Getting the metadata and the picture
Moving on to the next function which is vital and necessary when it comes to NFTs which is the token URI (=Uniform Ressource Identifier). In contrast to the URL (=Uniform Ressource Locator) which is the web address of a typical website, the URI does not point to a website but to a place where information like the metadata or the image of the NFT is stored. As a result, the token URI is a function that tells which NFT you want to get the metadata for and what it will return you is this URI. It's an identifier for the tokens metadata and where it's stored.
It's not a URL because you cannot just copy this and put it in the browser because you will not get far. Instead what you have to do is copy this part of the URI, so forget the IPFS slash part just copy this and you just simply put https://ipfs.io/ipfs/ + the copied URI into the browser´s address bar and what you get is the metadata of the NFT.
Finally, we get the metadata, which is not part of the contract; the contract is just linking you to a location where this metadata is stored.
In order to get the image you need to copy again the URI part in the same line as image. See below.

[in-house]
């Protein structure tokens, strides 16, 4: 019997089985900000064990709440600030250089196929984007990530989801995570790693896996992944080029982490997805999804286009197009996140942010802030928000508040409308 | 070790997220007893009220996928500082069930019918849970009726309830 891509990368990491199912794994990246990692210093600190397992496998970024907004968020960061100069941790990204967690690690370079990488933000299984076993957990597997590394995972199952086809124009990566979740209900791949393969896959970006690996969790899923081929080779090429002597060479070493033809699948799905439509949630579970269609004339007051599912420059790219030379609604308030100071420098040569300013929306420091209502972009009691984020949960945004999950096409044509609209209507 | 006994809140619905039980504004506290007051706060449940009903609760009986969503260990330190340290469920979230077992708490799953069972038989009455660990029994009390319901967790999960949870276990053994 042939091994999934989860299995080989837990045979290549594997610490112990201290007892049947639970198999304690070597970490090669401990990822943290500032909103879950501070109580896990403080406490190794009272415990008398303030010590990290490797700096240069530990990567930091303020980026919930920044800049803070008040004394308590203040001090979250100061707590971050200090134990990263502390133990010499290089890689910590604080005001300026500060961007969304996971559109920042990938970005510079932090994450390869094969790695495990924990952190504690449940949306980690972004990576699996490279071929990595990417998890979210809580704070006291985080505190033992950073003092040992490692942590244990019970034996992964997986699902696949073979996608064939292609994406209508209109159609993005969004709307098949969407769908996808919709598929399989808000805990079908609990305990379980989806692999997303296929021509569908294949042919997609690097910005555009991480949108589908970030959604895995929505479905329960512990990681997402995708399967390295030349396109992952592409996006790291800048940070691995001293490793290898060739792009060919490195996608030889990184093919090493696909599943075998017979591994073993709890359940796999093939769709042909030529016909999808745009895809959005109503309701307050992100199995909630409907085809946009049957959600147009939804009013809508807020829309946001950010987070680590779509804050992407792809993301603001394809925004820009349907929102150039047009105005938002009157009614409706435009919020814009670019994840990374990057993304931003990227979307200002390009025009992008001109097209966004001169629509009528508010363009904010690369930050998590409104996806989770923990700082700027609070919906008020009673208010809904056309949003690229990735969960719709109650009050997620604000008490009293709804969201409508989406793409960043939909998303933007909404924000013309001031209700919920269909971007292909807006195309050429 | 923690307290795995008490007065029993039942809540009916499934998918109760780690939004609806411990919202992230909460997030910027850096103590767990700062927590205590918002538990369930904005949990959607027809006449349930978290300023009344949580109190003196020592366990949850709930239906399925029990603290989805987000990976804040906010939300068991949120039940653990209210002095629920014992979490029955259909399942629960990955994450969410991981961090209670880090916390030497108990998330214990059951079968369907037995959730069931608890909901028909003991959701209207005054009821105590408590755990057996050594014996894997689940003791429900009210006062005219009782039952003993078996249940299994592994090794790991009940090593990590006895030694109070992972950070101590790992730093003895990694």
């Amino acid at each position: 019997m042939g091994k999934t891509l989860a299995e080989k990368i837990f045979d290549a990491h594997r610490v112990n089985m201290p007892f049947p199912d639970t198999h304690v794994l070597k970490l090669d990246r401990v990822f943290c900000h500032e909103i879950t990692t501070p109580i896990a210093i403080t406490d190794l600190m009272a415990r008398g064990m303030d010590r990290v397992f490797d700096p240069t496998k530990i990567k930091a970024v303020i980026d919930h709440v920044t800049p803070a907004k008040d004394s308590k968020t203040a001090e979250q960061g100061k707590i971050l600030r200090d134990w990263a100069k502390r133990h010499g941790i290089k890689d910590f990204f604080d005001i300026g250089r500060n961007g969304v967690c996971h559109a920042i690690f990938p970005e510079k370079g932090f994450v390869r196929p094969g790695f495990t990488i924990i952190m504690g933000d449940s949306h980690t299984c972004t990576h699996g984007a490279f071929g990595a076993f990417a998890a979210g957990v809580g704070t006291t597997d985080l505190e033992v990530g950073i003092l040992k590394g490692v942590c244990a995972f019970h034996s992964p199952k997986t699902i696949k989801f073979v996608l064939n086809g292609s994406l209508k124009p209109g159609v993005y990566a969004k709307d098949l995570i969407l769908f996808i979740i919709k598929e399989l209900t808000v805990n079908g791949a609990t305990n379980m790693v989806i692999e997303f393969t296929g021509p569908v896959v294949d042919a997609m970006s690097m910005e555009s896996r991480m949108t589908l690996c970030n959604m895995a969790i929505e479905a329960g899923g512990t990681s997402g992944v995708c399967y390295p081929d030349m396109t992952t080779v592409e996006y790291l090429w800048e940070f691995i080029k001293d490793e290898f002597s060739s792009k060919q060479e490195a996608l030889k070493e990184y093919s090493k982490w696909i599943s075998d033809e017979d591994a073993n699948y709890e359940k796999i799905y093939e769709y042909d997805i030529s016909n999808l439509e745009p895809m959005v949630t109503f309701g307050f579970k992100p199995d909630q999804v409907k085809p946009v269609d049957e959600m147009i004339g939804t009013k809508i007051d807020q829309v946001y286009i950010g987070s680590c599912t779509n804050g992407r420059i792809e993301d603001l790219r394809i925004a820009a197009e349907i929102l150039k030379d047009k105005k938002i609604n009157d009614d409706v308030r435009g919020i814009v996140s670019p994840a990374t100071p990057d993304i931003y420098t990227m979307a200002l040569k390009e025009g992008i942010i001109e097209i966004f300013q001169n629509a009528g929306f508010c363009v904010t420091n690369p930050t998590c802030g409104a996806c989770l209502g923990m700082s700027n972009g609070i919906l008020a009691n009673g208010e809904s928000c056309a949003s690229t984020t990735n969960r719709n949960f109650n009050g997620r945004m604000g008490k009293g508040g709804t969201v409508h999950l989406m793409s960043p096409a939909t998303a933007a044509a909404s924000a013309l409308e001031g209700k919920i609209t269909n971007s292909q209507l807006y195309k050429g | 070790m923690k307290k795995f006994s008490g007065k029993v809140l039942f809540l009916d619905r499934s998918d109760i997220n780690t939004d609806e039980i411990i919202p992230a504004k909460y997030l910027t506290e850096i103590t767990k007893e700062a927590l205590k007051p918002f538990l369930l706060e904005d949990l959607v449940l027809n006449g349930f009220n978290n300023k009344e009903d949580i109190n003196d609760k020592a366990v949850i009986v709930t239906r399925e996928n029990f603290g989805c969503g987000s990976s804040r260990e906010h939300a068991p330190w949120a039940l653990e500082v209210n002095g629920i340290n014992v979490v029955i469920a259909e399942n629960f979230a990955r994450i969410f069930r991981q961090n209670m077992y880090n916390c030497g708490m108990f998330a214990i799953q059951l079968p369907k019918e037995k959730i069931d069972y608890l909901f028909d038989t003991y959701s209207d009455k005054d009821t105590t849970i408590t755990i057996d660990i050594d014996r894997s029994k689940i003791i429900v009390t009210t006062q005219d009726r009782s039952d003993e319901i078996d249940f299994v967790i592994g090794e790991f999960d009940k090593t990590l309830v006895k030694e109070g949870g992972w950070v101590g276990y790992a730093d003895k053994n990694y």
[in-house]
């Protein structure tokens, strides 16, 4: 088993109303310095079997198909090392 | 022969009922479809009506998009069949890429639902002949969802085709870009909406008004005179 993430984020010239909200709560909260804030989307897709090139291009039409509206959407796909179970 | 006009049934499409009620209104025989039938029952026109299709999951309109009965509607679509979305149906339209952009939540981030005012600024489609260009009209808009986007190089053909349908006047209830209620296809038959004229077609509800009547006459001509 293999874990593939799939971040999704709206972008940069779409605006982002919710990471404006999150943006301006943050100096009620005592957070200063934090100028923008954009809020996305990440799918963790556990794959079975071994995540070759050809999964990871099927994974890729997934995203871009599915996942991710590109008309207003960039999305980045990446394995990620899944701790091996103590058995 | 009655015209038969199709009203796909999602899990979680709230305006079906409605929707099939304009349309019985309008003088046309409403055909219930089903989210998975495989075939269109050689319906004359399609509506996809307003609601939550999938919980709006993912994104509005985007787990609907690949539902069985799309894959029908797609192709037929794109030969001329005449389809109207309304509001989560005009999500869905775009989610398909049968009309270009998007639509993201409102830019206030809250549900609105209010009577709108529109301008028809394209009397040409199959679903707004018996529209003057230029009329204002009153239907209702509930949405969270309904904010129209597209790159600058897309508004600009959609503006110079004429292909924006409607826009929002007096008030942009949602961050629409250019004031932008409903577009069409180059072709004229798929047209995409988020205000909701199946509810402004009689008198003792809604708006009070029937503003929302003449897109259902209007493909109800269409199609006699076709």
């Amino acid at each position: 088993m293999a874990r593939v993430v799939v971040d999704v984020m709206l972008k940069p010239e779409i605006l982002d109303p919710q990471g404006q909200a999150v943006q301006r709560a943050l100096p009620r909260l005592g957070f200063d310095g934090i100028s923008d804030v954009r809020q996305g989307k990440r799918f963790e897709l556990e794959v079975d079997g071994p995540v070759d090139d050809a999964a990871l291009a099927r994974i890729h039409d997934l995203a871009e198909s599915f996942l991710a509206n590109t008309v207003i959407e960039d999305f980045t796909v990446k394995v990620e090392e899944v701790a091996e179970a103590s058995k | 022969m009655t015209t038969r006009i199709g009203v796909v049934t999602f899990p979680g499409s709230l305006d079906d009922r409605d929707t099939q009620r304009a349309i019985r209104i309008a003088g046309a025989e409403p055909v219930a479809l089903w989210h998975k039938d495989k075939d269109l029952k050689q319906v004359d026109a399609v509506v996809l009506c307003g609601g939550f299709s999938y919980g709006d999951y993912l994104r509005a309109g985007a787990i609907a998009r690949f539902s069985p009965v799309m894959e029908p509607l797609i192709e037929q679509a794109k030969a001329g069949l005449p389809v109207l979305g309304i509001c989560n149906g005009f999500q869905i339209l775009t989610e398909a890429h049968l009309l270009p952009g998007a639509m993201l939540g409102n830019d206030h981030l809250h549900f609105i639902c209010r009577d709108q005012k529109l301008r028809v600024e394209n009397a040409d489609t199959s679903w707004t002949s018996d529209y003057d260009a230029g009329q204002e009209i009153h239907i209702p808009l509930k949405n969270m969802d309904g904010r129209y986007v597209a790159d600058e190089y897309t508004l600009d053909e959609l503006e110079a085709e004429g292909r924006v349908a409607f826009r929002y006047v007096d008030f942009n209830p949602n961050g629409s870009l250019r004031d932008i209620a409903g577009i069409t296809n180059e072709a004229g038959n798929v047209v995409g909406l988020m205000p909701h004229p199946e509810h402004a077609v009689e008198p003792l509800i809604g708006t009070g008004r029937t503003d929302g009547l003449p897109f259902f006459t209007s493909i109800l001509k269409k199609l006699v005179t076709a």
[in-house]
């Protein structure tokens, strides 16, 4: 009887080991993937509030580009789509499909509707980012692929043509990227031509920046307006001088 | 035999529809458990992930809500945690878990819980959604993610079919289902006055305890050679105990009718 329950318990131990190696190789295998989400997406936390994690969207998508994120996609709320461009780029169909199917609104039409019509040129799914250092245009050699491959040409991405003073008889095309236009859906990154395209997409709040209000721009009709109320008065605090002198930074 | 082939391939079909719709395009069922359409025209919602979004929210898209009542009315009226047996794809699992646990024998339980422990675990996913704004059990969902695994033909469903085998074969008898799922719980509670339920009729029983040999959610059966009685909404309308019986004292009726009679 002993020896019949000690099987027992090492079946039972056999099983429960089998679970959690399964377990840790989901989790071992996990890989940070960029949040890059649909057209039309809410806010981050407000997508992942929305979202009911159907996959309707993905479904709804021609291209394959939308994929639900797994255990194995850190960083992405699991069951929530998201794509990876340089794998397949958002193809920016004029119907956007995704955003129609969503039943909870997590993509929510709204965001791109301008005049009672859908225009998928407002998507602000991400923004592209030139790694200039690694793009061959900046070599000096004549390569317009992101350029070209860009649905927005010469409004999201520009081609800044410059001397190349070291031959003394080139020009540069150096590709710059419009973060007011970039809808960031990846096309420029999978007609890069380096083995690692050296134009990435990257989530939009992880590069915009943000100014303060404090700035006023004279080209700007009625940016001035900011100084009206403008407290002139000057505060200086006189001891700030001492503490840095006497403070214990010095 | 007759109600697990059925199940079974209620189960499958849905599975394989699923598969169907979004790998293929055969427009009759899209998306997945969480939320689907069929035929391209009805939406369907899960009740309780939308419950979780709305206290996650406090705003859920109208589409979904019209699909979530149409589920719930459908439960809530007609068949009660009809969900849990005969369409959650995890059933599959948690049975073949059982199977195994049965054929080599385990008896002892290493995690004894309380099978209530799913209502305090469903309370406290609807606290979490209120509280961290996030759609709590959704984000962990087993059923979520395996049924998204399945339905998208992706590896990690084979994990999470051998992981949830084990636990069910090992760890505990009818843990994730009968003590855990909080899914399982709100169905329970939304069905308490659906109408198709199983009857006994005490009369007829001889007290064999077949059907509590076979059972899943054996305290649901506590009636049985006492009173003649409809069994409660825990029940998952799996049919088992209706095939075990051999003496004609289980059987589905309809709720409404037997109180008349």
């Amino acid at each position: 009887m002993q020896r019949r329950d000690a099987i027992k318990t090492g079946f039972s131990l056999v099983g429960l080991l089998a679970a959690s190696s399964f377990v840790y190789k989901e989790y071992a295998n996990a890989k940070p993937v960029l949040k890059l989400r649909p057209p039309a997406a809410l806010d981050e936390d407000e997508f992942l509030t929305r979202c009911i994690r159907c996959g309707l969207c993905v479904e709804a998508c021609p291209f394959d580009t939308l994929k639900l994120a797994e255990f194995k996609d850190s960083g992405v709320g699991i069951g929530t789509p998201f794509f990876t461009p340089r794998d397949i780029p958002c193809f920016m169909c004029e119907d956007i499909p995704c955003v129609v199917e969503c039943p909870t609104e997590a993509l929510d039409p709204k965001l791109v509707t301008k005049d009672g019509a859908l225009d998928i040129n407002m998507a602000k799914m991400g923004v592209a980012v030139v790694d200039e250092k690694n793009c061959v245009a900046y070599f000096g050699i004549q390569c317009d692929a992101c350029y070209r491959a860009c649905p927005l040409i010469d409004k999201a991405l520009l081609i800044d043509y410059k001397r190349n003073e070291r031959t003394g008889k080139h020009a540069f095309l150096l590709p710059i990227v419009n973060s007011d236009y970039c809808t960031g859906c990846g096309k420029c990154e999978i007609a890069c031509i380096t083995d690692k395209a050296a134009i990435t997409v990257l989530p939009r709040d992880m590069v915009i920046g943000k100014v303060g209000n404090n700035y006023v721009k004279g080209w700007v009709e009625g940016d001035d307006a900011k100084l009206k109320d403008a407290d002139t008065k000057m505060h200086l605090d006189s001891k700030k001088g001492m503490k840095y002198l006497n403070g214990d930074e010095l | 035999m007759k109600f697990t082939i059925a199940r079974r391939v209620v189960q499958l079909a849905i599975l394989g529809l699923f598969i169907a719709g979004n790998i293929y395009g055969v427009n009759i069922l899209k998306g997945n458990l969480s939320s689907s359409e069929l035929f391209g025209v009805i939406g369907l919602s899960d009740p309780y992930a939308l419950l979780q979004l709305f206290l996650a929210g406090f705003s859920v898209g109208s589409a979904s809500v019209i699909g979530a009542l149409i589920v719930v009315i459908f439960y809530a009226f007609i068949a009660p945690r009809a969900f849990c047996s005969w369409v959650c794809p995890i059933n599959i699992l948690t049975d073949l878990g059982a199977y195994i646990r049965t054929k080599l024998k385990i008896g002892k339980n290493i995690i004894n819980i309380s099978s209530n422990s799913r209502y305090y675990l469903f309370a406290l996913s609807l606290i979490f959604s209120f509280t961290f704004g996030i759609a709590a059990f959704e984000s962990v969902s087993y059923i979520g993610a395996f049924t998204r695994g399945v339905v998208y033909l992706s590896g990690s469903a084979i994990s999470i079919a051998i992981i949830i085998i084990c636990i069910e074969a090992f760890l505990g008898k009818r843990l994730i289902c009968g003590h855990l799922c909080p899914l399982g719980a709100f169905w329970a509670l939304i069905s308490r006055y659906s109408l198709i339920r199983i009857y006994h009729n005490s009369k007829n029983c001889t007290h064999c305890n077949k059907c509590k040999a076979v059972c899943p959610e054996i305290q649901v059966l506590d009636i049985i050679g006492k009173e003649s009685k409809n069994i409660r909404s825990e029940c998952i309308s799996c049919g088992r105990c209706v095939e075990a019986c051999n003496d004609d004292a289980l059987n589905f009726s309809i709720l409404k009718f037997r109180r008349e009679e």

You replace the URI from before and press enter. Then you see the stored picture. Again the smart contract just points you to the stored picture.
Why am I stressing so much that the metadata and the image are not part of the smart contract well because when i first started with NFTs I thought somehow they are close together so you cannot change them and so the NFT will live forever. Well sure the NFT can live forever but only if it's done right as you have seen in the previous section and also if the developers or the project owners don't decide to change stuff. They can always change something because they are the owners of that smart contract. The only way to not have access to change these things anymore is to resign as the owner of the contract. There is a function for that and they have to call it and remove themselves as the owner, so the owner becomes nobody and then you can't make any changes anymore but seldom NFT projects do that because they still have plans for the future and they still want to be able to make changes.
Looking at metadata of other IDs
The URI consists of a base part, which does not change. You can compare it to being a folder for all the NFTs of the same collection. The part behind the “slash” represents the token ID. So in case you want to view the metadata of another NFT in the same collection. Just replace 13 with 16 (for example).